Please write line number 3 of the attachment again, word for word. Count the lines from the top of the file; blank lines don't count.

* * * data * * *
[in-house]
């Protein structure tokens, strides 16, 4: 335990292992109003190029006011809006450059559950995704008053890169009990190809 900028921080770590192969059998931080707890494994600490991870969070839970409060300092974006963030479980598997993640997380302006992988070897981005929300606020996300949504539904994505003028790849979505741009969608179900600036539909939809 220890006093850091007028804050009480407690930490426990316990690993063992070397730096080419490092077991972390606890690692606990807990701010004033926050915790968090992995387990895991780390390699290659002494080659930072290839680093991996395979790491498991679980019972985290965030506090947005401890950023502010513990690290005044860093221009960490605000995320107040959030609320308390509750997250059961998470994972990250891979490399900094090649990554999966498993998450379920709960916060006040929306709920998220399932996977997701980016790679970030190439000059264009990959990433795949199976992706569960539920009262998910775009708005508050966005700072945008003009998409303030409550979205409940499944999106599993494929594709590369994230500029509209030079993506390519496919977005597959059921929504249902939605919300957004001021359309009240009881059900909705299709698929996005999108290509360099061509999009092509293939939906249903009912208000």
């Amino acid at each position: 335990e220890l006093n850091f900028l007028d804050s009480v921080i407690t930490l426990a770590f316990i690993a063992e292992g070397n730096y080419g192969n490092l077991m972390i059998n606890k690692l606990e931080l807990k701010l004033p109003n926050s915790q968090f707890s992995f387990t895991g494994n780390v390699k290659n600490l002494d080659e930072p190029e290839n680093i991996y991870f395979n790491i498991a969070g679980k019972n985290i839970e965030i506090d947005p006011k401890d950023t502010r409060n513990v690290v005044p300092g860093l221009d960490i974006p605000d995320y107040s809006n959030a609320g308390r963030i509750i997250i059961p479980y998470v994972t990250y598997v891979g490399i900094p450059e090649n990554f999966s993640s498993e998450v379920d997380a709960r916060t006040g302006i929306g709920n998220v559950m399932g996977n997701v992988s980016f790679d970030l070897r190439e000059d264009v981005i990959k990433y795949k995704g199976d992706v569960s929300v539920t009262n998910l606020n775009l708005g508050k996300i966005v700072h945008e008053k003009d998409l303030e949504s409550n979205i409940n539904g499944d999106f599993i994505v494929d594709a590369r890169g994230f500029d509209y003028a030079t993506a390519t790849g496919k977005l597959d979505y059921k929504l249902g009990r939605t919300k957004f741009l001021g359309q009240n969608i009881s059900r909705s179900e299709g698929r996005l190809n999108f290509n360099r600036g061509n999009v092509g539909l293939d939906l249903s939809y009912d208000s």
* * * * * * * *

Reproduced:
């Amino acid at each position: 335990e220890l006093n850091f900028l007028d804050s009480v921080i407690t930490l426990a770590f316990i690993a063992e292992g070397n730096y080419g192969n490092l077991m972390i059998n606890k690692l606990e931080l807990k701010l004033p109003n926050s915790q968090f707890s992995f387990t895991g494994n780390v390699k290659n600490l002494d080659e930072p190029e290839n680093i991996y991870f395979n790491i498991a969070g679980k019972n985290i839970e965030i506090d947005p006011k401890d950023t502010r409060n513990v690290v005044p300092g860093l221009d960490i974006p605000d995320y107040s809006n959030a609320g308390r963030i509750i997250i059961p479980y998470v994972t990250y598997v891979g490399i900094p450059e090649n990554f999966s993640s498993e998450v379920d997380a709960r916060t006040g302006i929306g709920n998220v559950m399932g996977n997701v992988s980016f790679d970030l070897r190439e000059d264009v981005i990959k990433y795949k995704g199976d992706v569960s929300v539920t009262n998910l606020n775009l708005g508050k996300i966005v700072h945008e008053k003009d998409l303030e949504s409550n979205i409940n539904g499944d999106f599993i994505v494929d594709a590369r890169g994230f500029d509209y003028a030079t993506a390519t790849g496919k977005l597959d979505y059921k929504l249902g009990r939605t919300k957004f741009l001021g359309q009240n969608i009881s059900r909705s179900e299709g698929r996005l190809n999108f290509n360099r600036g061509n999009v092509g539909l293939d939906l249903s939809y009912d208000s």